I was sitting in the library scrolling through YouTube shorts. Yes, I know, the library is where you are supposed to be productive, but alas, this is my life. I stopped when I saw a video in response to International Women’s Day.  The video was of Kriti Sanon's powerful message  about the contradictory nature of this day. Her message was delivered unconventionally, where she literally said nothing while using placards to say everything. 

She explained how every year it is the same rhetoric: people say “girl power” and “women’s rights,” and yet, despite all of the talking that occurs, there is no action. My favorite line from her video was “glass ceilings remain rock solid.” This metaphor perfectly speaks to the fact that no matter what progress has been made for gender equality, there is still a long way to go — glass ceilings appear to be easily broken and yet they are not. Even when women become CEOs, they  are not paid equally. Yet another aspect of this issue I considered was how there is usually no discussion of what happens when you break a glass ceiling — the shards that fall and how they cut you on your way to the top. All of these ideas were surfacing for me as I watched Sanon’s video. Her message struck a chord.

This video made me truly reflect on the intention behind dedicating a specific day or month to celebrate a particular marginalized group. Why is March 8th the official International Women’s Day? Why is only one month dedicated to talking about the legacies that women have left for future generations? This month is supposed to be a time of reflection, celebration, and acknowledgment of the ways that women have advanced our world culturally, politically, and scientifically. This month was made to remember women, and yet, what happens after March — are women forgotten? 

In March, we talk about women who have been a part of monumental moments in history, yet rarely do we discuss the issues still affecting women today. Seldom are there conversations about how problems can be resolved through men doing better. 

Furthermore, as with any month, the idea of creating a time and space for these conversations significantly minimizes their importance, as if women’s history is not American history, or as if it should be taught separately and only during this specific moment of the year. 

There is a similar problematic undertone to other months that are dedicated to celebrating particular groups’ history, like how Black History Month seems to stand alone in telling the untold stories of the Black community or how Hispanic Heritage Month illuminates histories of the Latin American experience only during October. These monthly designations further imply that the stories of historically marginalized folks are not at the core of academic learning, nor should they be.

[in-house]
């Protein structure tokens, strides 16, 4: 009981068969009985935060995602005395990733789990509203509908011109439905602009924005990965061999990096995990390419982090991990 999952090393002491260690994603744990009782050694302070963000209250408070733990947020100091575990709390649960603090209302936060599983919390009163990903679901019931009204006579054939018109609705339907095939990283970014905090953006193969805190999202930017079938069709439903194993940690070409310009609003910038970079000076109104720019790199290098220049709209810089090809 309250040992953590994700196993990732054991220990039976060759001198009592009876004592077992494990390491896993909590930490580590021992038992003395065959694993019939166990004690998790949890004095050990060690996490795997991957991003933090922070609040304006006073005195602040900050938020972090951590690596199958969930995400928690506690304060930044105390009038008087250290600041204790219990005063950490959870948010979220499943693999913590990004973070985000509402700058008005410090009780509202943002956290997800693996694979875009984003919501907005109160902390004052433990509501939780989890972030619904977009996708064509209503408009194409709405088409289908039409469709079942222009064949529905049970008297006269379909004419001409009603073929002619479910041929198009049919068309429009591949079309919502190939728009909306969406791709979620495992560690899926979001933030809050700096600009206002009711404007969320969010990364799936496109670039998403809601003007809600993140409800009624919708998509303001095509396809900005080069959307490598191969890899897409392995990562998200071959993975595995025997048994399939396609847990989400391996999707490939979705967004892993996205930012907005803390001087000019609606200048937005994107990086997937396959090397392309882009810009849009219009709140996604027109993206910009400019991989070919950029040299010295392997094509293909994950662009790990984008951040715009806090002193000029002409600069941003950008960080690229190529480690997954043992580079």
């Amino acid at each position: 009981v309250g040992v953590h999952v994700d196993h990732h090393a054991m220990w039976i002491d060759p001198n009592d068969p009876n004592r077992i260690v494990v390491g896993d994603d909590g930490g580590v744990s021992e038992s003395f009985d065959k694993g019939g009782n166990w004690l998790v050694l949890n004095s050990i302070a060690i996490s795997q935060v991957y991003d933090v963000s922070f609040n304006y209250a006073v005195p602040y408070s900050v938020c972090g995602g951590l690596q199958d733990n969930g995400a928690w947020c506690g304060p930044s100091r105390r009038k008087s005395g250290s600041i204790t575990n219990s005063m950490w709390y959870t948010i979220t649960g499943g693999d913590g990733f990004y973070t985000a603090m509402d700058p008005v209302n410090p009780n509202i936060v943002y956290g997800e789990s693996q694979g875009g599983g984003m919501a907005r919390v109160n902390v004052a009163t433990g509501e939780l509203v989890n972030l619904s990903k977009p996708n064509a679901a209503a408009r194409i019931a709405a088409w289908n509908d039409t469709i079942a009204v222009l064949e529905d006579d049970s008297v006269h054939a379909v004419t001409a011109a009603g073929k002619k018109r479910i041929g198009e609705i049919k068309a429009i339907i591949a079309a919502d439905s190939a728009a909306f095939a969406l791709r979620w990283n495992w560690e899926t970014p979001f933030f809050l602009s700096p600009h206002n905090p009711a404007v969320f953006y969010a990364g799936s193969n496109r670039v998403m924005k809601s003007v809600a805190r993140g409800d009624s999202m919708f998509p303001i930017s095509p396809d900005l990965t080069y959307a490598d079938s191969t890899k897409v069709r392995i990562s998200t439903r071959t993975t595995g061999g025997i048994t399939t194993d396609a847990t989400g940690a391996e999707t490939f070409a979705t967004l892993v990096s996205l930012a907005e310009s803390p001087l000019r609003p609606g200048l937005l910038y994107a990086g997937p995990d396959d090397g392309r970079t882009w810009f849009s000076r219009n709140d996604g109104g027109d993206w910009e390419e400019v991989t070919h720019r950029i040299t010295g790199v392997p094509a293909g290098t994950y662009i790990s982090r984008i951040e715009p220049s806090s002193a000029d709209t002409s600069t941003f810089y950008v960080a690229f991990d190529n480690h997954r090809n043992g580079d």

As quoted in a Learning For Justice article, “The trouble with Women’s History Month — with all these special months — is that they encourage people to think that problems have been solved. The female heroes of yesterday are acknowledged, the debt paid and the slate wiped clean.” 

Although there has been some change, and we have a lot of women to thank for that, there is always more to be done. One way to start would be incorporating marginalized voices in teaching American history instead of cording off certain months to specific groups, which only further separates these discussions from mainstream conversations about history. 

With that being said, I am also a strong believer that women’s history should not only be a month but the entire year; it is important for women to support other women and men to support the women in their lives year-round.  It is important to re-center the conversation around what men can do to combat gender inequality, instead of putting the burden of change on just those who identify as women. 

Additionally, it is important to center conversations about women of color and other marginalized groups as well. The narratives from women’s history usually revolve around white women, and I often see women of color struggling to navigate the intersection of these identities. There is still a lot of work to be done for Women’s History Month to feel like it is truly raising awareness for and benefiting all women. Having a month dedicated to women’s suffrage and successes is a fine first step, but it should not be the last.